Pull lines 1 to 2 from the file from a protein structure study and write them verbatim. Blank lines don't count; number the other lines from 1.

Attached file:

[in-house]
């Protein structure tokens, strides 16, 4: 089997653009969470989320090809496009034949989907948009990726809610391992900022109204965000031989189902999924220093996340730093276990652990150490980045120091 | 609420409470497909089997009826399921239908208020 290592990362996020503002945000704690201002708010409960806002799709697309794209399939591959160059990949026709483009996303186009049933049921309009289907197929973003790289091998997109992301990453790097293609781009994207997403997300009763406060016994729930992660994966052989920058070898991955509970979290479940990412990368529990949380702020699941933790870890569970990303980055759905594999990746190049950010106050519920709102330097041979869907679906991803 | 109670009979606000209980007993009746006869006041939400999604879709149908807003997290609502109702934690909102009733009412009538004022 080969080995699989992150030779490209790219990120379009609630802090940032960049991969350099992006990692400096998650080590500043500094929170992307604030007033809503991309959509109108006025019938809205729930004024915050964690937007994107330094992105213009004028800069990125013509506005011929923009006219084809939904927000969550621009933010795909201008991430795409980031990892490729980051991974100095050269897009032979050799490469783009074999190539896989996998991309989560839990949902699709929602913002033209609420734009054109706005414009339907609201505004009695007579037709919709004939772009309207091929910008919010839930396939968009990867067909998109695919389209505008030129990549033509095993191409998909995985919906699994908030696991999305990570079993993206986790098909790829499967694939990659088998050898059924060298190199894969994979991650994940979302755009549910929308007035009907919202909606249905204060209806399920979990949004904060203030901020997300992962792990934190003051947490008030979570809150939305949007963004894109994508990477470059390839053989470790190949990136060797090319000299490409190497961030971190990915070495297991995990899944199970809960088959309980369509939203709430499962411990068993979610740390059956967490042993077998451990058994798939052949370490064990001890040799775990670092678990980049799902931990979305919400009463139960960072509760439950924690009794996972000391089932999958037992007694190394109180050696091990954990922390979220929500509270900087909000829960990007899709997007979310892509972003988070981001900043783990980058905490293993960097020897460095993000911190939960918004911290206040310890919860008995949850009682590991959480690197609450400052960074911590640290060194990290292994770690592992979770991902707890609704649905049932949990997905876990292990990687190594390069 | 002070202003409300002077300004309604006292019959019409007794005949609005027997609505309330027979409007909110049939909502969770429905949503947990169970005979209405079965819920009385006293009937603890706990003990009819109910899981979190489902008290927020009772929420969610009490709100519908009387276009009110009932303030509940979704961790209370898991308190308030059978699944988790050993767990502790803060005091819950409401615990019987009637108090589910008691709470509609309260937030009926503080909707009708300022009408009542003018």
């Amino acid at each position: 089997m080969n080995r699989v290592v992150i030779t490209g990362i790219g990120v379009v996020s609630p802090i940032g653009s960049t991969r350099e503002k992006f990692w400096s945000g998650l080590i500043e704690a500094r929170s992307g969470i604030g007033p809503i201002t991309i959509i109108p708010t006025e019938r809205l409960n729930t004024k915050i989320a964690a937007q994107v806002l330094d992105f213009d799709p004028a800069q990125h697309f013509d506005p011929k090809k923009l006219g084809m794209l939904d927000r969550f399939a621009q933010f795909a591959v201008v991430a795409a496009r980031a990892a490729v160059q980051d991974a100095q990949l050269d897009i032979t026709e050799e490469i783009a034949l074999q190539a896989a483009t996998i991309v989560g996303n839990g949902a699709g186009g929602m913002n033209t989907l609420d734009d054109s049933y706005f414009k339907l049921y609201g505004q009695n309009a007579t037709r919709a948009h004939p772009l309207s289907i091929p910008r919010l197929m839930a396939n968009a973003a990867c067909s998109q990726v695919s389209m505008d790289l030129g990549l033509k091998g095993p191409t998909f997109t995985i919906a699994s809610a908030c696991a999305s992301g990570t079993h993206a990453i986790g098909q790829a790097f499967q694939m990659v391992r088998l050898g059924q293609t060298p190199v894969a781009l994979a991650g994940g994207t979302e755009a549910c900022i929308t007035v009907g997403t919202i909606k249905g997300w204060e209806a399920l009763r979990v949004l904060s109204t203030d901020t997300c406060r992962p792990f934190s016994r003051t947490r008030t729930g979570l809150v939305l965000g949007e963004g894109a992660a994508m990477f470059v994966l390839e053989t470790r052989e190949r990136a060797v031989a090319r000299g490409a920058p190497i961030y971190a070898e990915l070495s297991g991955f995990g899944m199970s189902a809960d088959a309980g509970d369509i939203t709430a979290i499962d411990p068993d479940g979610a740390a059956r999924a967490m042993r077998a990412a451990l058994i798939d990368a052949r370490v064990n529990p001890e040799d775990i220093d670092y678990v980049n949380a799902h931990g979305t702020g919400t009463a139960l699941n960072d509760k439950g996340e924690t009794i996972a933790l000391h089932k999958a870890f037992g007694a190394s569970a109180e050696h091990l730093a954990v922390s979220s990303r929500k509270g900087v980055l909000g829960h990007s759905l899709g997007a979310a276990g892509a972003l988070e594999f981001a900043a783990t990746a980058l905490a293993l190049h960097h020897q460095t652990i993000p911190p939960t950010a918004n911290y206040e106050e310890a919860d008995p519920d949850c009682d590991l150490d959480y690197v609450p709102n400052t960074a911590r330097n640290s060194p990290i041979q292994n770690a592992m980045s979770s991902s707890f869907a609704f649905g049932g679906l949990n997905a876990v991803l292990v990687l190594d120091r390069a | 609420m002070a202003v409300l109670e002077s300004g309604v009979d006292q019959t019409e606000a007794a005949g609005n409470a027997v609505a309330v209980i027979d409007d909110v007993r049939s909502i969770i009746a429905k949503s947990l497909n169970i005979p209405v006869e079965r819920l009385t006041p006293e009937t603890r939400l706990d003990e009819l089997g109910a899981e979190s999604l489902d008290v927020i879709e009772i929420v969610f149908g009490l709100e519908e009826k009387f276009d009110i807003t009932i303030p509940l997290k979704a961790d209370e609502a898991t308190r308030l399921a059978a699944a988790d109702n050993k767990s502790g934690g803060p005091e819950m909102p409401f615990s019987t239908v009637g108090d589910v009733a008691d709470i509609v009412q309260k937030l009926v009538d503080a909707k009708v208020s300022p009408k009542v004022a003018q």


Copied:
[in-house]
């Protein structure tokens, strides 16, 4: 089997653009969470989320090809496009034949989907948009990726809610391992900022109204965000031989189902999924220093996340730093276990652990150490980045120091 | 609420409470497909089997009826399921239908208020 290592990362996020503002945000704690201002708010409960806002799709697309794209399939591959160059990949026709483009996303186009049933049921309009289907197929973003790289091998997109992301990453790097293609781009994207997403997300009763406060016994729930992660994966052989920058070898991955509970979290479940990412990368529990949380702020699941933790870890569970990303980055759905594999990746190049950010106050519920709102330097041979869907679906991803 | 109670009979606000209980007993009746006869006041939400999604879709149908807003997290609502109702934690909102009733009412009538004022 080969080995699989992150030779490209790219990120379009609630802090940032960049991969350099992006990692400096998650080590500043500094929170992307604030007033809503991309959509109108006025019938809205729930004024915050964690937007994107330094992105213009004028800069990125013509506005011929923009006219084809939904927000969550621009933010795909201008991430795409980031990892490729980051991974100095050269897009032979050799490469783009074999190539896989996998991309989560839990949902699709929602913002033209609420734009054109706005414009339907609201505004009695007579037709919709004939772009309207091929910008919010839930396939968009990867067909998109695919389209505008030129990549033509095993191409998909995985919906699994908030696991999305990570079993993206986790098909790829499967694939990659088998050898059924060298190199894969994979991650994940979302755009549910929308007035009907919202909606249905204060209806399920979990949004904060203030901020997300992962792990934190003051947490008030979570809150939305949007963004894109994508990477470059390839053989470790190949990136060797090319000299490409190497961030971190990915070495297991995990899944199970809960088959309980369509939203709430499962411990068993979610740390059956967490042993077998451990058994798939052949370490064990001890040799775990670092678990980049799902931990979305919400009463139960960072509760439950924690009794996972000391089932999958037992007694190394109180050696091990954990922390979220929500509270900087909000829960990007899709997007979310892509972003988070981001900043783990980058905490293993960097020897460095993000911190939960918004911290206040310890919860008995949850009682590991959480690197609450400052960074911590640290060194990290292994770690592992979770991902707890609704649905049932949990997905876990292990990687190594390069 | 002070202003409300002077300004309604006292019959019409007794005949609005027997609505309330027979409007909110049939909502969770429905949503947990169970005979209405079965819920009385006293009937603890706990003990009819109910899981979190489902008290927020009772929420969610009490709100519908009387276009009110009932303030509940979704961790209370898991308190308030059978699944988790050993767990502790803060005091819950409401615990019987009637108090589910008691709470509609309260937030009926503080909707009708300022009408009542003018």